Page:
The women spoke of how eye-opening it has been to realize just how many couples are struggling silently and are not sure where they fit into the NFP crowd. Especially when couples are open to life, it can be hard to make sense of why some have their hands so full while others long to hold even one child.
Tramonte chimed in, “You can tell a family who’s open to life – whether they have one child, or 12 – because they just display and instill that virtuous living that the child(ren) are raised up to carry forth.”
Spiritual parenthood was also recognized as validly and admirably being open to life. As the pro-life generation comes of age, adoption needs to continue to be embraced and practiced by families – both those able and unable to conceive and give birth to their own children.
It was also affirmed that openness to life encompasses being called to help aging relatives or other family members in need, careers and other callings to serve and build up God’s kingdom whether expressly church-related or not.
Kelly shared a conversation with a Creighton practitioner who works specifically with couples trying to get pregnant.
Repeating the doctor’s angst, she said, “If she could do anything for fertility awareness, it would be to teach teens and young adults the side effects of the pill and how it has contributed to future infertility.”
Tramonte added that a “diagnosis of infertility is tricky.” She noted that many women really do have infertility – some genetic, some pharmaceutically and medically induced – but also said research is surfacing that links in vitro fertilization with fertility issues in IVF-conceived children.
At the same time, “others just think they are (infertile),” Tramonte said, because they haven’t learned to track their fertility.
Working with colleagues in the medical field is particularly important for Tramonte, who called it a “huge disservice” that FABMs are not included in their medical school and training.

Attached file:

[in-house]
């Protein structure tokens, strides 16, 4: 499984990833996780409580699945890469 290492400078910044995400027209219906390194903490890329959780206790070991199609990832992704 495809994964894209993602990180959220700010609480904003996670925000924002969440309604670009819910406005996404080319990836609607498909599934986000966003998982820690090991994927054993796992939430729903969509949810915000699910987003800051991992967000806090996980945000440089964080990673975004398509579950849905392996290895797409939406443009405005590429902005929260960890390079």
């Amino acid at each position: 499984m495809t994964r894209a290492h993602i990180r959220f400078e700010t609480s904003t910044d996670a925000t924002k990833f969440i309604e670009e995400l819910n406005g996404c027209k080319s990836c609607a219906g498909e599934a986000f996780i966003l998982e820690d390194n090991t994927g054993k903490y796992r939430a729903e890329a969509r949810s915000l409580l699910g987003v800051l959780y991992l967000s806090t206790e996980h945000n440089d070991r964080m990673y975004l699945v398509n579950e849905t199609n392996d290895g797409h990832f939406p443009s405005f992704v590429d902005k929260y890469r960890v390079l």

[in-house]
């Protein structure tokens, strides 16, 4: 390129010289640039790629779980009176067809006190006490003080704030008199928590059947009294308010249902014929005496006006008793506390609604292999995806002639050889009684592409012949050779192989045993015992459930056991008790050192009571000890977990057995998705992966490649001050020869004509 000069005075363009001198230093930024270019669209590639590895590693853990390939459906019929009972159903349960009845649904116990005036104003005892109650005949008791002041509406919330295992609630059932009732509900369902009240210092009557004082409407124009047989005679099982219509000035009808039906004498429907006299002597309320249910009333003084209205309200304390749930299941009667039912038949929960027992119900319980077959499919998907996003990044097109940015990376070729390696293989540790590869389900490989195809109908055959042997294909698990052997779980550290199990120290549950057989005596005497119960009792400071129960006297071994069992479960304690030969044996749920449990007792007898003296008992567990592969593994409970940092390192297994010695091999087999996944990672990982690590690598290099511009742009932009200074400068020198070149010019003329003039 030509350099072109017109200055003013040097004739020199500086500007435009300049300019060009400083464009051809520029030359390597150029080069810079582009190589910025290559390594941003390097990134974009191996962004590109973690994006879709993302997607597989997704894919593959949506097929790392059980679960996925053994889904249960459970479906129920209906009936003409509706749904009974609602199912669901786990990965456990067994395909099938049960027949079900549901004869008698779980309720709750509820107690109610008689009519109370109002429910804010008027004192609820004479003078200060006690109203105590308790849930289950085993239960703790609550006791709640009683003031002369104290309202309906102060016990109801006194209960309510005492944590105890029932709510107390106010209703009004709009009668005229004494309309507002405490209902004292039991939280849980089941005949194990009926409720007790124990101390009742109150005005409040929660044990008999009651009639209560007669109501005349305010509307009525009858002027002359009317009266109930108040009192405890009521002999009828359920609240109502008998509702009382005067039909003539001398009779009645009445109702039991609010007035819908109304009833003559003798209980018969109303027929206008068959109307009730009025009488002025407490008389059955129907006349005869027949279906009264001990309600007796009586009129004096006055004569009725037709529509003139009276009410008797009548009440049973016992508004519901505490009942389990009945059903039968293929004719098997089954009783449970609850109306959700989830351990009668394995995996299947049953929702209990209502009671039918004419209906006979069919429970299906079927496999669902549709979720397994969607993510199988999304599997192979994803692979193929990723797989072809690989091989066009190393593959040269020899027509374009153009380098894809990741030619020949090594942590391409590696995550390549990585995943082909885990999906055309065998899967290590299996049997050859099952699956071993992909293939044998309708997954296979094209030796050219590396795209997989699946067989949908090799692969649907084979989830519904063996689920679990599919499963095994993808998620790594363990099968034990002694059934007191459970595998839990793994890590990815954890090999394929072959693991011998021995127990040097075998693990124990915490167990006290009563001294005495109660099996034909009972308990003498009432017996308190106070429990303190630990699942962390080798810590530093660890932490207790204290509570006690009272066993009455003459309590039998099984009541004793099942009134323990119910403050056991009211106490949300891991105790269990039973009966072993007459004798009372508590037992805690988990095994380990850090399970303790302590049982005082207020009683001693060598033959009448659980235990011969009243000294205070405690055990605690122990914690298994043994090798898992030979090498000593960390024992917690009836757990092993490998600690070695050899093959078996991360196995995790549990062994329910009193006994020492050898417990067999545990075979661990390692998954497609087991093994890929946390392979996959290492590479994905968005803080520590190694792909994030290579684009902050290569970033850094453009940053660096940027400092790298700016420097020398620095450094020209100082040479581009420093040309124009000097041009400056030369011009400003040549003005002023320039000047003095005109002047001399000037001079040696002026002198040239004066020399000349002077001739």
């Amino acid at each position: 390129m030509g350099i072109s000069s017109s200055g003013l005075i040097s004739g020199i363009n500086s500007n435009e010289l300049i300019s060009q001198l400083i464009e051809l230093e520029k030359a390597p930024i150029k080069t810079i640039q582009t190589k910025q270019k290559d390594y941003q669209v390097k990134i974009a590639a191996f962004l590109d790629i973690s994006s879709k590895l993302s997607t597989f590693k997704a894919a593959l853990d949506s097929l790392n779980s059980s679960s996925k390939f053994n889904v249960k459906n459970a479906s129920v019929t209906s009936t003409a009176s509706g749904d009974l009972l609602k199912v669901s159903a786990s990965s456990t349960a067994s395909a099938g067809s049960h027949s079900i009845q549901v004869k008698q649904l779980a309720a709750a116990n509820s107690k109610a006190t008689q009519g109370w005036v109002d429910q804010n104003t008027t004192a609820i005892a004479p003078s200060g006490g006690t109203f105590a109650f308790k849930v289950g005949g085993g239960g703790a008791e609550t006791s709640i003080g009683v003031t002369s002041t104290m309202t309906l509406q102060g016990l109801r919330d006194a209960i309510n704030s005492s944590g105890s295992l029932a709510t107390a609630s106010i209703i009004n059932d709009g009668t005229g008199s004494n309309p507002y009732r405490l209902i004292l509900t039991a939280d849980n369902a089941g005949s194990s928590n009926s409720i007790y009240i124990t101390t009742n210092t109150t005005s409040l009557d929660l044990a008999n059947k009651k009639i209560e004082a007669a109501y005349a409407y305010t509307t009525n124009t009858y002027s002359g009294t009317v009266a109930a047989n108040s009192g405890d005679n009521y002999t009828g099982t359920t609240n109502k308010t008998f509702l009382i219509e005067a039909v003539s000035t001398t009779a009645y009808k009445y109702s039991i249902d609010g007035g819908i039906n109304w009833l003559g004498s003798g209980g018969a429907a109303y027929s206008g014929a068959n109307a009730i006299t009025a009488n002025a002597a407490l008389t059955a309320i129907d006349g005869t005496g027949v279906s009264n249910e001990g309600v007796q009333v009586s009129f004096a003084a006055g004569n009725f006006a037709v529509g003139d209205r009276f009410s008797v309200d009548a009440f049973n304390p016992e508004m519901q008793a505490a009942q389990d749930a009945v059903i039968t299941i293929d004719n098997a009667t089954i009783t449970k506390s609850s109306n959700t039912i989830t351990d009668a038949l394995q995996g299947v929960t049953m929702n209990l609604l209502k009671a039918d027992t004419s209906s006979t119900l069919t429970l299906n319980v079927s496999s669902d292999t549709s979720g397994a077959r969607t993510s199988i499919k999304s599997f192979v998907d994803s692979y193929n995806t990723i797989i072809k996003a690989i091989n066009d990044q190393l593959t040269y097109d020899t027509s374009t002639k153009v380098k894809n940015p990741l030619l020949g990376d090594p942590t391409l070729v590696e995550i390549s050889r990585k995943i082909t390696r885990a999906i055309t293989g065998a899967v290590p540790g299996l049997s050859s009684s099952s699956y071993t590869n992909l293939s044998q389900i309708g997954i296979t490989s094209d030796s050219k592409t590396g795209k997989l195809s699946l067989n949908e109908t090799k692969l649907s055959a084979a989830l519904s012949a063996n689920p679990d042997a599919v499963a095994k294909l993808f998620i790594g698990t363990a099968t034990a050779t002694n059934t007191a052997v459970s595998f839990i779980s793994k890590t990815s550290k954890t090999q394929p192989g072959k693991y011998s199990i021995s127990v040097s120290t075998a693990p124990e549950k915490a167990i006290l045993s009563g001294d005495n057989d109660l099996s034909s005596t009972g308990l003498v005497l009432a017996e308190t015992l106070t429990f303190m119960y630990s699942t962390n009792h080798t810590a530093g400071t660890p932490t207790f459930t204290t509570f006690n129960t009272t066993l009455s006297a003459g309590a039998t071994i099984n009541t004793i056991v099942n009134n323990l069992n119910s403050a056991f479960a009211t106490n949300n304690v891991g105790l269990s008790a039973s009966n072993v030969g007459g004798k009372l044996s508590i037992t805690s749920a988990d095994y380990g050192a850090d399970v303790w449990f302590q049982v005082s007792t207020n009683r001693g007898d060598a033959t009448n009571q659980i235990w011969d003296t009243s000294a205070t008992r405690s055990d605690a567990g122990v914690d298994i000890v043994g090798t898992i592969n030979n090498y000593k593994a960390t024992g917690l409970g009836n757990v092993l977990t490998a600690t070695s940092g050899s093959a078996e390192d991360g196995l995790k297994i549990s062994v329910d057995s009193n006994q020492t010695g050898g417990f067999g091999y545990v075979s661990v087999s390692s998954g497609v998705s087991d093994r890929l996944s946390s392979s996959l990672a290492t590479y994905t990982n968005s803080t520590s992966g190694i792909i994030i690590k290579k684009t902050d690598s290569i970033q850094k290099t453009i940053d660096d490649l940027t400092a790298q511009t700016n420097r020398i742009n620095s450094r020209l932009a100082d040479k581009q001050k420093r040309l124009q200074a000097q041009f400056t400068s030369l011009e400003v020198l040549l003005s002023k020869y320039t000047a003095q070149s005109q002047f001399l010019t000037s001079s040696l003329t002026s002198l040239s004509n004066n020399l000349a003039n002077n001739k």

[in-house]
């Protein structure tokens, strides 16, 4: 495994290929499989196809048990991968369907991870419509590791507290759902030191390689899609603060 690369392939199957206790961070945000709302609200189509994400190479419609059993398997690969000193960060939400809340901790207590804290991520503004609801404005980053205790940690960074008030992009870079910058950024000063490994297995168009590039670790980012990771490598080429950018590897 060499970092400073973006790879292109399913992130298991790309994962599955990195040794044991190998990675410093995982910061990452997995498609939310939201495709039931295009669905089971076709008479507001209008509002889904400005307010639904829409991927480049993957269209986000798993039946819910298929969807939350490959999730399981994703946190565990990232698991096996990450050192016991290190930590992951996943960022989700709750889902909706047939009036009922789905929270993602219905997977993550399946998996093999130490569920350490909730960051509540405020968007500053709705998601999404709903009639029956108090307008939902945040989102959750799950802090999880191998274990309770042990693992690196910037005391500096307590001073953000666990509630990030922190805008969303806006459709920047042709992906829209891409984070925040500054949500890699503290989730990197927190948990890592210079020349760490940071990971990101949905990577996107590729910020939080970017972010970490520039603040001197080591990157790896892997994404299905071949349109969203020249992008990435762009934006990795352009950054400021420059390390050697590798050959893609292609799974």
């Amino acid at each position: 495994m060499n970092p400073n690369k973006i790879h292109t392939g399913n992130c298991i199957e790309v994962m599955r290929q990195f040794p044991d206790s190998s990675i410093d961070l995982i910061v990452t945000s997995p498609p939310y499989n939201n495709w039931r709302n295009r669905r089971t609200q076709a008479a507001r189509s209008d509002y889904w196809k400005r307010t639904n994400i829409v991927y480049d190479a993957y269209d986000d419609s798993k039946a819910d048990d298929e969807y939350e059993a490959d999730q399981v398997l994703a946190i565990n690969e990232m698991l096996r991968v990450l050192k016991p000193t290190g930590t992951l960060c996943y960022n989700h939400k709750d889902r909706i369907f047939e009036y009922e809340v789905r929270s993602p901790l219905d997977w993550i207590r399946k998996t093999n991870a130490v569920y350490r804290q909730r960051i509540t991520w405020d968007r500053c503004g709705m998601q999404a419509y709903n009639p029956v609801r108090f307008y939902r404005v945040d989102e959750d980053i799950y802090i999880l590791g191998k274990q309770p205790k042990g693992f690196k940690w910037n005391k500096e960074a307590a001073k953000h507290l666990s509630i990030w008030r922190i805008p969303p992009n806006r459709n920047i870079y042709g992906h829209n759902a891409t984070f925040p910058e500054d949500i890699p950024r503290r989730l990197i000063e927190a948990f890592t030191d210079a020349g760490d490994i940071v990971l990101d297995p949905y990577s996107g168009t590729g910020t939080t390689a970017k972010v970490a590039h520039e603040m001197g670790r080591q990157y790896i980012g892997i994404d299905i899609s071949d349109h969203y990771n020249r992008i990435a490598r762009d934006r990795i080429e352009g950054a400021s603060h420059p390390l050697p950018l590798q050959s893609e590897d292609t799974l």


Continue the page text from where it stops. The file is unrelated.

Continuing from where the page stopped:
“Why am I teaching physicians?” Tramonte asked.
While reproductive science expands pharmaceutical and interventional care, Tramonte sees “such a lack of formation” regarding the natural, scientifically based methods as they pertain to both achieving and avoiding pregnancy.
Tramonte spoke highly of the work of Dr. Marguerite Duane who co-founded FACTS (Fertility Appreciation Collaborative to Teach the Science) in 2010 with the purpose of spreading information about these methods among fellow healthcare providers.
According to the organizations website, www.factsaboutfertility.org, their goal is “to share the best evidence available with health care colleagues so they can educate women and men about their fertility, empower them to make more informed choices about family planning, and enable women to collaborate with their physicians to better monitor and manage their reproductive health.”
Kelly commented, “FACTS is a step in the right direction for fertility awareness appreciation,” adding that it was both “really awesome and really sad” that something like that has to exist.
The fourth member of the team, Katie Ratliff, was unavailable for the interview. A fellow resident of Roswell, Ratliff had been asked by her friend for help with a website. Tramonte and Kelly were working on ideas with Ratliff when Schraufnagel – another former student of Tramonte’s – contacted her instructor with a desire to support marriage and family through her art.